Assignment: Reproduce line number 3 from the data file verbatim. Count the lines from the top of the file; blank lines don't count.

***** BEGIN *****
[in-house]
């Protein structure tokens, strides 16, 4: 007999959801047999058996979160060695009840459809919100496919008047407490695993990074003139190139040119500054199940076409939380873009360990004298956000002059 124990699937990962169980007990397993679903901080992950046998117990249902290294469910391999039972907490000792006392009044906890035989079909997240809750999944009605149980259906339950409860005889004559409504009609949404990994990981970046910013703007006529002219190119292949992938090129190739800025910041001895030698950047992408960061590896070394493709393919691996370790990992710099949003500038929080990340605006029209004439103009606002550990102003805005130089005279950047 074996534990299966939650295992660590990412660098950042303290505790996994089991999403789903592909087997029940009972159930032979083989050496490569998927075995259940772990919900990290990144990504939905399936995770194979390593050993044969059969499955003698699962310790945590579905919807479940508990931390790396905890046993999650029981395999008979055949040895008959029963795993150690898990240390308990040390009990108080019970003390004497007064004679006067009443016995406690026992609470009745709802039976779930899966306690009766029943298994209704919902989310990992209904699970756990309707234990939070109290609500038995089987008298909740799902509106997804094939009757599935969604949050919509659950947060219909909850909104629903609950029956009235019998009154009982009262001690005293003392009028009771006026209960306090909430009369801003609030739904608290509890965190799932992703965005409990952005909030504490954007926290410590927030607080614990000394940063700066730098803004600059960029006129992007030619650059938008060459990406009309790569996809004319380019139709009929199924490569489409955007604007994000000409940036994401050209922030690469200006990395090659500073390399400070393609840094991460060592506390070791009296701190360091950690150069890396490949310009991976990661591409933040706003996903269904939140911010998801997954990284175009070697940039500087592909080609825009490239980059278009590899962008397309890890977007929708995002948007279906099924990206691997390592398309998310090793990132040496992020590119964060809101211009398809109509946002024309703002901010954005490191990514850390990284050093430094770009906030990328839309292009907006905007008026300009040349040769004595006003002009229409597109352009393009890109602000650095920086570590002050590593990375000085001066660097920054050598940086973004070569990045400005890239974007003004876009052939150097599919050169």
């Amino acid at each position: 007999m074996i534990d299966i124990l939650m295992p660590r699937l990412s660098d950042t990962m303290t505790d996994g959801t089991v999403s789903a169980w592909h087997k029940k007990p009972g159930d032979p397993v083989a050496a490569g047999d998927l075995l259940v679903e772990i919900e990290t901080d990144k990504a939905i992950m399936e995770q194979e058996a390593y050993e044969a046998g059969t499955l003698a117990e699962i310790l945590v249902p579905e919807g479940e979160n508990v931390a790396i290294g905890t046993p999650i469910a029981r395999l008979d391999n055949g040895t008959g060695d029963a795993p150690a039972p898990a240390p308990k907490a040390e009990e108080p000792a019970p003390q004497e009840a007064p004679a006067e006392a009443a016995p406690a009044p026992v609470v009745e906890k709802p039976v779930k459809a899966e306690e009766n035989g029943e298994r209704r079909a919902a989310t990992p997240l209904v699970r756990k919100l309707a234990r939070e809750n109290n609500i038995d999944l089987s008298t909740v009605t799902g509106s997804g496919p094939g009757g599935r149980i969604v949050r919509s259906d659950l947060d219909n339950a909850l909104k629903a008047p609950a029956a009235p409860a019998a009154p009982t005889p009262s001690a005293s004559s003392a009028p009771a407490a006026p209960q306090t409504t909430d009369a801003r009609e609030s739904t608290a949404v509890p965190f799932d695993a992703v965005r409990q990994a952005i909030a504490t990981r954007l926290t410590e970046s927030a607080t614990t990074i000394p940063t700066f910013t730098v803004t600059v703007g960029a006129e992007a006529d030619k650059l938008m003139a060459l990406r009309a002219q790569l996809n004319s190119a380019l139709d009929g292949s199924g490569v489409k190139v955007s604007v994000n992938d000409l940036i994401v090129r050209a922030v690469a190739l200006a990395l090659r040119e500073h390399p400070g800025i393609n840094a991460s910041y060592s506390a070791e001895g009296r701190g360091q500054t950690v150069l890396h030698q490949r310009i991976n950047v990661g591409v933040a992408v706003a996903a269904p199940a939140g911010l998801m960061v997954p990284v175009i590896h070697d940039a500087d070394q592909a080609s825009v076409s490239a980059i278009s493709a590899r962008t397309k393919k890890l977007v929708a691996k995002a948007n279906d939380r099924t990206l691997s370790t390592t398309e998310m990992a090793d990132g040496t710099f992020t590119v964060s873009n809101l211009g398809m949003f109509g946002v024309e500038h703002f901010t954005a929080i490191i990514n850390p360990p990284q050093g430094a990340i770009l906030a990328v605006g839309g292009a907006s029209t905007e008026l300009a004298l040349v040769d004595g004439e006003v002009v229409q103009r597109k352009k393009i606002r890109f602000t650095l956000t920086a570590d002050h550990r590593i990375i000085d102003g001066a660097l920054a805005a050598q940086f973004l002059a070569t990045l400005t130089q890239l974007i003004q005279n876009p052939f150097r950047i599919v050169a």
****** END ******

């Amino acid at each position: 007999m074996i534990d299966i124990l939650m295992p660590r699937l990412s660098d950042t990962m303290t505790d996994g959801t089991v999403s789903a169980w592909h087997k029940k007990p009972g159930d032979p397993v083989a050496a490569g047999d998927l075995l259940v679903e772990i919900e990290t901080d990144k990504a939905i992950m399936e995770q194979e058996a390593y050993e044969a046998g059969t499955l003698a117990e699962i310790l945590v249902p579905e919807g479940e979160n508990v931390a790396i290294g905890t046993p999650i469910a029981r395999l008979d391999n055949g040895t008959g060695d029963a795993p150690a039972p898990a240390p308990k907490a040390e009990e108080p000792a019970p003390q004497e009840a007064p004679a006067e006392a009443a016995p406690a009044p026992v609470v009745e906890k709802p039976v779930k459809a899966e306690e009766n035989g029943e298994r209704r079909a919902a989310t990992p997240l209904v699970r756990k919100l309707a234990r939070e809750n109290n609500i038995d999944l089987s008298t909740v009605t799902g509106s997804g496919p094939g009757g599935r149980i969604v949050r919509s259906d659950l947060d219909n339950a909850l909104k629903a008047p609950a029956a009235p409860a019998a009154p009982t005889p009262s001690a005293s004559s003392a009028p009771a407490a006026p209960q306090t409504t909430d009369a801003r009609e609030s739904t608290a949404v509890p965190f799932d695993a992703v965005r409990q990994a952005i909030a504490t990981r954007l926290t410590e970046s927030a607080t614990t990074i000394p940063t700066f910013t730098v803004t600059v703007g960029a006129e992007a006529d030619k650059l938008m003139a060459l990406r009309a002219q790569l996809n004319s190119a380019l139709d009929g292949s199924g490569v489409k190139v955007s604007v994000n992938d000409l940036i994401v090129r050209a922030v690469a190739l200006a990395l090659r040119e500073h390399p400070g800025i393609n840094a991460s910041y060592s506390a070791e001895g009296r701190g360091q500054t950690v150069l890396h030698q490949r310009i991976n950047v990661g591409v933040a992408v706003a996903a269904p199940a939140g911010l998801m960061v997954p990284v175009i590896h070697d940039a500087d070394q592909a080609s825009v076409s490239a980059i278009s493709a590899r962008t397309k393919k890890l977007v929708a691996k995002a948007n279906d939380r099924t990206l691997s370790t390592t398309e998310m990992a090793d990132g040496t710099f992020t590119v964060s873009n809101l211009g398809m949003f109509g946002v024309e500038h703002f901010t954005a929080i490191i990514n850390p360990p990284q050093g430094a990340i770009l906030a990328v605006g839309g292009a907006s029209t905007e008026l300009a004298l040349v040769d004595g004439e006003v002009v229409q103009r597109k352009k393009i606002r890109f602000t650095l956000t920086a570590d002050h550990r590593i990375i000085d102003g001066a660097l920054a805005a050598q940086f973004l002059a070569t990045l400005t130089q890239l974007i003004q005279n876009p052939f150097r950047i599919v050169a």